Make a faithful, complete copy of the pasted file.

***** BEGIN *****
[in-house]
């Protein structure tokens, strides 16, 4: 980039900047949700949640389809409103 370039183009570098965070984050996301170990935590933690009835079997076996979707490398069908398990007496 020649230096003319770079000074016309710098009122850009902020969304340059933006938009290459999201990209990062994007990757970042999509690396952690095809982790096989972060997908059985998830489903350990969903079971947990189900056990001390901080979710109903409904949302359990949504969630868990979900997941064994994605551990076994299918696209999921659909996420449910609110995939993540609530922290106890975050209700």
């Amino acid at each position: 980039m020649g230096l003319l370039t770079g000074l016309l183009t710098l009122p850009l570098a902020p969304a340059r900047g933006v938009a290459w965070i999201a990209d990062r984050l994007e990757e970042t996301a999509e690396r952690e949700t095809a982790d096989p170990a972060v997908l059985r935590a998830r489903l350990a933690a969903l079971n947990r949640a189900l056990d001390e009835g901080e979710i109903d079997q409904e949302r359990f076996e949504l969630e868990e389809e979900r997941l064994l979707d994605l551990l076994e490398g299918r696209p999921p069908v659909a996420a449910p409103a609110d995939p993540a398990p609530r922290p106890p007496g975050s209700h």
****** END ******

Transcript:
[in-house]
């Protein structure tokens, strides 16, 4: 980039900047949700949640389809409103 370039183009570098965070984050996301170990935590933690009835079997076996979707490398069908398990007496 020649230096003319770079000074016309710098009122850009902020969304340059933006938009290459999201990209990062994007990757970042999509690396952690095809982790096989972060997908059985998830489903350990969903079971947990189900056990001390901080979710109903409904949302359990949504969630868990979900997941064994994605551990076994299918696209999921659909996420449910609110995939993540609530922290106890975050209700």
């Amino acid at each position: 980039m020649g230096l003319l370039t770079g000074l016309l183009t710098l009122p850009l570098a902020p969304a340059r900047g933006v938009a290459w965070i999201a990209d990062r984050l994007e990757e970042t996301a999509e690396r952690e949700t095809a982790d096989p170990a972060v997908l059985r935590a998830r489903l350990a933690a969903l079971n947990r949640a189900l056990d001390e009835g901080e979710i109903d079997q409904e949302r359990f076996e949504l969630e868990e389809e979900r997941l064994l979707d994605l551990l076994e490398g299918r696209p999921p069908v659909a996420a449910p409103a609110d995939p993540a398990p609530r922290p106890p007496g975050s209700h």